“In the United States, students don’t get their money’s worth.” — Peter Thiel “You can’t think of another industry where a list of top 10 providers is perfectly correlated to what it was in 1960.” Larry Summers, former Harvard President “We’re at 2.4 million students now. The biggest lesson I’ve learned on this is I underestimated the amount of impact this would have around the world.” Daphne Koller, founder of Coursera “We manage this transition very carefully. How can MIT charge $50,000 for tuition going forward? Can we justify that in the future?” Raphael Reif, president of MIT “When people first put courses online people thought they could charge money and no one bought them. They put them online but from a global perspective, all these high numbers of students we’re hearing about today, the effective number of people who use them is zero.” Bill Gates, chairman of Microsoft
“Eight Brilliant Minds on the Future of Online Education,” Eric Hellweg
It’s the Harvard Business Review, I know, and they are not going to be discussing poetry. Still, the questions posed to the “brilliant minds” weren’t supposed to be about profitability and education, they were supposed to be about the future of education. What would you expect? Nonetheless, if you are ever going to get a good sense of how the U.S. oligarchy thinks about education, the Harvard Business Review is a good place to start.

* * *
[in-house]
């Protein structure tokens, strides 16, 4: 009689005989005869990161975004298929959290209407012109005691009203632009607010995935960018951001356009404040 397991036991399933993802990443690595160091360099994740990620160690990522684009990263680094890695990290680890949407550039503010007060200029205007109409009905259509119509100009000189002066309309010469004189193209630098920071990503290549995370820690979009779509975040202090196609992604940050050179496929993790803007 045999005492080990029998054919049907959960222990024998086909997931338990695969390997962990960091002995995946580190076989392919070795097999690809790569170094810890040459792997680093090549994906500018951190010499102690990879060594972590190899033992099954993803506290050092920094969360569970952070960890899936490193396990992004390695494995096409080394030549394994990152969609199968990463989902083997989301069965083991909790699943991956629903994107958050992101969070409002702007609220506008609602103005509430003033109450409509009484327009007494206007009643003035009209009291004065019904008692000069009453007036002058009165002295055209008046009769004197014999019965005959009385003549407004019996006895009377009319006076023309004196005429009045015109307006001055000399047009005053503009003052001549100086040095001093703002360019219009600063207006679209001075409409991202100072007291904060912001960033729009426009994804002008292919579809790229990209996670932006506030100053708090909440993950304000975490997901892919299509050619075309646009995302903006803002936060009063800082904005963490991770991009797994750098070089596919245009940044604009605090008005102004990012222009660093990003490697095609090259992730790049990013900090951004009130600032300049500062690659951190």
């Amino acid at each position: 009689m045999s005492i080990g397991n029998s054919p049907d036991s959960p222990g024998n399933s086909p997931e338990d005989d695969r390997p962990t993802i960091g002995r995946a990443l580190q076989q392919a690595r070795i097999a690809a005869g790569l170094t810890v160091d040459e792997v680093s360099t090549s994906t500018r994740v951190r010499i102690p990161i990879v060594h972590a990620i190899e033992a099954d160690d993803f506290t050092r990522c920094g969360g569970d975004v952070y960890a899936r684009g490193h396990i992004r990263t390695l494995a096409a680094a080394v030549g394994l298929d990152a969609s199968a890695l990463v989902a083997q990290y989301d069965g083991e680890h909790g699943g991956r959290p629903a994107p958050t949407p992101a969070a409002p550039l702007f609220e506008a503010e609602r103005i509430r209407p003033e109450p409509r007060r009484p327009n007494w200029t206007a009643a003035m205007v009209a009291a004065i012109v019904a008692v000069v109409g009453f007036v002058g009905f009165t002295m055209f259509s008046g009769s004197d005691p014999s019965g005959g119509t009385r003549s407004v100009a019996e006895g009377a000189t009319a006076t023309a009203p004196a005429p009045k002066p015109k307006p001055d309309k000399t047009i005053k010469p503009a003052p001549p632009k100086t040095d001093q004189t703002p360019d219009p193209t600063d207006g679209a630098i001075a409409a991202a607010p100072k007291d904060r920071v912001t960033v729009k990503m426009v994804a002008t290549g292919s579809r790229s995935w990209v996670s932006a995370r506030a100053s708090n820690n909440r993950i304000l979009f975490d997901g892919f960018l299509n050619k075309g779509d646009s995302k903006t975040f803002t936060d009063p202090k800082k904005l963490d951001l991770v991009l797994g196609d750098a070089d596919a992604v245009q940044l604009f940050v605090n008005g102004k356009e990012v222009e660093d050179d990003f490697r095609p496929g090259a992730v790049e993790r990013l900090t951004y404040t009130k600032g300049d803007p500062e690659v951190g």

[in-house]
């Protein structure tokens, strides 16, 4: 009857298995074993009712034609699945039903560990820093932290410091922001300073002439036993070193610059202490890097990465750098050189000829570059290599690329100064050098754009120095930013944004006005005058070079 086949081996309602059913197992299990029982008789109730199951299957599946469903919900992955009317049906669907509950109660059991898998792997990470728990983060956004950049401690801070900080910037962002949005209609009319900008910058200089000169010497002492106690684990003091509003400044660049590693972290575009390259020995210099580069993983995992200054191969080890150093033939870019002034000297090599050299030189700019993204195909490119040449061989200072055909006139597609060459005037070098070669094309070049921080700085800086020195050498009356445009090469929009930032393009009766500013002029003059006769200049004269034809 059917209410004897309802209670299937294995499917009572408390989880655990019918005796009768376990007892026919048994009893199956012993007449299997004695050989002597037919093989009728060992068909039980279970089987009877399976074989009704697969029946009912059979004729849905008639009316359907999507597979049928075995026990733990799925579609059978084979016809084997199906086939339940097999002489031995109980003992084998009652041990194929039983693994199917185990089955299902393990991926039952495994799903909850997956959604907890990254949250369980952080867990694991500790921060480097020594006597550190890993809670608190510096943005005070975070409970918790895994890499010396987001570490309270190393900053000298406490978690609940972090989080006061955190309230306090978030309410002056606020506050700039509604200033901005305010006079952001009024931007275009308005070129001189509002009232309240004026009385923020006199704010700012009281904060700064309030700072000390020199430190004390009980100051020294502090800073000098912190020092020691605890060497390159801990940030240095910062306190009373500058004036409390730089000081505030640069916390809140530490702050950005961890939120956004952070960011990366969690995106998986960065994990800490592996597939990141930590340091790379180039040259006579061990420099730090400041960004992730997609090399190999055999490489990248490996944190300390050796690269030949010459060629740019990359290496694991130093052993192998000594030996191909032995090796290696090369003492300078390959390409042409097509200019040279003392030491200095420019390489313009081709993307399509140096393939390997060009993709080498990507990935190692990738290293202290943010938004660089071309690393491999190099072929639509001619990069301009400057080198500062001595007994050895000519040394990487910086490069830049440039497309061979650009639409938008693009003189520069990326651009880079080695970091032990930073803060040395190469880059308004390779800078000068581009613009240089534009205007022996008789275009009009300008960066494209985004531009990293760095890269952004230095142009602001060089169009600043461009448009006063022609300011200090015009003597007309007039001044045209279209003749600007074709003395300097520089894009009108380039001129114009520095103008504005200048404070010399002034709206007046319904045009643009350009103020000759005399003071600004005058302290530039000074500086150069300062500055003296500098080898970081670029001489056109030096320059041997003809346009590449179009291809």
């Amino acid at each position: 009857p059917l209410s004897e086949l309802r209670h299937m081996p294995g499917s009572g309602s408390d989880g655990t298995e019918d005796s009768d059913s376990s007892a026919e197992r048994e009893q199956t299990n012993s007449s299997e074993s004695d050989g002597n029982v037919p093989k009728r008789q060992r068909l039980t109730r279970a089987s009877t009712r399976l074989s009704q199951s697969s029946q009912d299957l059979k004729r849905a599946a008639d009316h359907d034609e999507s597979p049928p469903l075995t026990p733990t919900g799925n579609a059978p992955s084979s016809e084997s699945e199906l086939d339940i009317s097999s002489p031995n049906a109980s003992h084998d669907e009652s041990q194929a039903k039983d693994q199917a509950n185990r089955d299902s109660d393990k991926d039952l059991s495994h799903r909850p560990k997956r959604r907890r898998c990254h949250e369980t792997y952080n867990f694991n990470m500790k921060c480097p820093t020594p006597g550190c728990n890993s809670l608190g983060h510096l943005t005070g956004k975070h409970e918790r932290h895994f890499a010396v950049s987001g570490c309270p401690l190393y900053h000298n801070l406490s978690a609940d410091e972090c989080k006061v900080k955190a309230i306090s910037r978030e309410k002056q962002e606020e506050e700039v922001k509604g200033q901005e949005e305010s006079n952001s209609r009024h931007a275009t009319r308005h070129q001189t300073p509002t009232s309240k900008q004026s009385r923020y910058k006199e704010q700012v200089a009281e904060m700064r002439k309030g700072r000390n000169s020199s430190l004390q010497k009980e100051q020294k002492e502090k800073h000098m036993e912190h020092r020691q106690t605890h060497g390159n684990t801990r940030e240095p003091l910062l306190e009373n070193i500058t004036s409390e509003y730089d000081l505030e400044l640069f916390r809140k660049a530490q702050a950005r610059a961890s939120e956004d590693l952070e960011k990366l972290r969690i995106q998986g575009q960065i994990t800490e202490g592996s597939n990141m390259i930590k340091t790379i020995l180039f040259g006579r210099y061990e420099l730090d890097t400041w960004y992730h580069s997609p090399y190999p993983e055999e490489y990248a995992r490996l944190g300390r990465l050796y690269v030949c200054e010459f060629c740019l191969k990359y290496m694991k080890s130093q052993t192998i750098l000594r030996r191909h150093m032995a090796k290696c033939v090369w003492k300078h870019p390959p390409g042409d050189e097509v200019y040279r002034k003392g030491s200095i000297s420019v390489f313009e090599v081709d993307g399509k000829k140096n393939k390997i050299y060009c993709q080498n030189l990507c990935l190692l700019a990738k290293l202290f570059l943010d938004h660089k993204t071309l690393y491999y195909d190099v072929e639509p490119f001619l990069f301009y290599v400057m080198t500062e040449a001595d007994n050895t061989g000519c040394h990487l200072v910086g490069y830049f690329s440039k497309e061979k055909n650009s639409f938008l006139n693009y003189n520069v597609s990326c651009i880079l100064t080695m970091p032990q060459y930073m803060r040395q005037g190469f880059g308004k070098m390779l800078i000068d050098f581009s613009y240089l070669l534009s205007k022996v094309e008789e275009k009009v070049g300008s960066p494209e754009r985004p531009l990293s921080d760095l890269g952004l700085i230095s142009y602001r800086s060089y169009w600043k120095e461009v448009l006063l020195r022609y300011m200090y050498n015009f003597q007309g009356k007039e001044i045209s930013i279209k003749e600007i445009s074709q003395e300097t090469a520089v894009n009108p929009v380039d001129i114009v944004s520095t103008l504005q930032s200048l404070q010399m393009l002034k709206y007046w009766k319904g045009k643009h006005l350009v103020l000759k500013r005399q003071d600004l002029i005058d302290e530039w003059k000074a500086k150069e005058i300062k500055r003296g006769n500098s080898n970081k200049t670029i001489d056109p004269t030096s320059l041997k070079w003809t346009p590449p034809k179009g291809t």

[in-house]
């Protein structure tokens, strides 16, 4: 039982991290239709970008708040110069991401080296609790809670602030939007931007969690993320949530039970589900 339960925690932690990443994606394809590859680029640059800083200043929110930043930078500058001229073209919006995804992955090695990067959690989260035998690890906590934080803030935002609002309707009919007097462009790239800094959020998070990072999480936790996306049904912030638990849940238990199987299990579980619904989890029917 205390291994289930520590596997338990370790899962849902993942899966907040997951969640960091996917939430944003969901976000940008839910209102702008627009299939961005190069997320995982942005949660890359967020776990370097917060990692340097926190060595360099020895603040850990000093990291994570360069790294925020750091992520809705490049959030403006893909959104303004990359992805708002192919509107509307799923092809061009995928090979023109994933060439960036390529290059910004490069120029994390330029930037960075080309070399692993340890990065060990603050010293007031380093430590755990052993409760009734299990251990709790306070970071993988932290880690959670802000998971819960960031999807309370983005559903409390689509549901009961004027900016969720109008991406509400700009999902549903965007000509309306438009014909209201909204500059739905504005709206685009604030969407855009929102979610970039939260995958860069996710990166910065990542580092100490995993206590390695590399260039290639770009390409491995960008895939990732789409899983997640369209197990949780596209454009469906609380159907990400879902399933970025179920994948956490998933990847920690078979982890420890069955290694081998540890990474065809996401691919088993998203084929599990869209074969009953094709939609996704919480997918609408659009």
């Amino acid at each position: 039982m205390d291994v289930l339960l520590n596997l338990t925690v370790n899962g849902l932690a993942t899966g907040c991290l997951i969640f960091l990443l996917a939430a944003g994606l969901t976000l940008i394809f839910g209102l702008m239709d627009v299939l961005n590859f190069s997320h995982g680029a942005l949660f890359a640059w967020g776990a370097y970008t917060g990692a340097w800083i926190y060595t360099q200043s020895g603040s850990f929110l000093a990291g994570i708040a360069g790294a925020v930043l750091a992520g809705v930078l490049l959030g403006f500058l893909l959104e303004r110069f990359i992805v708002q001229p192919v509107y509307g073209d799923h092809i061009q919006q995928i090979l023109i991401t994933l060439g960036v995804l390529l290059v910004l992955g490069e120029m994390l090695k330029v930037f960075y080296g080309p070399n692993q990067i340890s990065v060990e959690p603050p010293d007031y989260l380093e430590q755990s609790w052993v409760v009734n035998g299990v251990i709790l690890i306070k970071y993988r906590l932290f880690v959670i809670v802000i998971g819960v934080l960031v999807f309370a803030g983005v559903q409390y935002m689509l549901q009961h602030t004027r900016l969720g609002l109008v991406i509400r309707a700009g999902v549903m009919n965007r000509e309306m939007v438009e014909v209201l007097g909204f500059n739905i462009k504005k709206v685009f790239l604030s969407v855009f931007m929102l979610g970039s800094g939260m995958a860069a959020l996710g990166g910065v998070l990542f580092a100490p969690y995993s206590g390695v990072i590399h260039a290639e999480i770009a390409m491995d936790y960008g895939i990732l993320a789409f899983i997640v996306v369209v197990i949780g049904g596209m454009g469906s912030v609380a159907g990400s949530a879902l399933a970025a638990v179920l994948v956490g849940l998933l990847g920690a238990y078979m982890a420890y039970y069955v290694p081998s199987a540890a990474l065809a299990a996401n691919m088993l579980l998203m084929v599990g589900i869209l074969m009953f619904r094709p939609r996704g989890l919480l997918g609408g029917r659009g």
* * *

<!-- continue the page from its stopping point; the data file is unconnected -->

What’s so interesting is how few of our nominal oligarchs have any framework for discussing education beyond the capitalist marketplace. This might be called a kind of educational realpolitik. I would think that at least one of them would mention democracy or perhaps global climate change in this context. Perhaps it wouldn’t be more than paternalism, but the rhetoric of education used to lie outside of the market, at least to some extent.
Online education, though, seems to have created (or grown up in) a new territory where wide public access to education is framed largely in terms of markets: schools are “providers” and students don’t get “their money’s worth”; MIT is concerned that it cannot sustain its business model with such a high cost; Gates believes that nothing “effective” is going on in these classrooms, but Koller crows about 2.4 million student, as if size were in itself significant.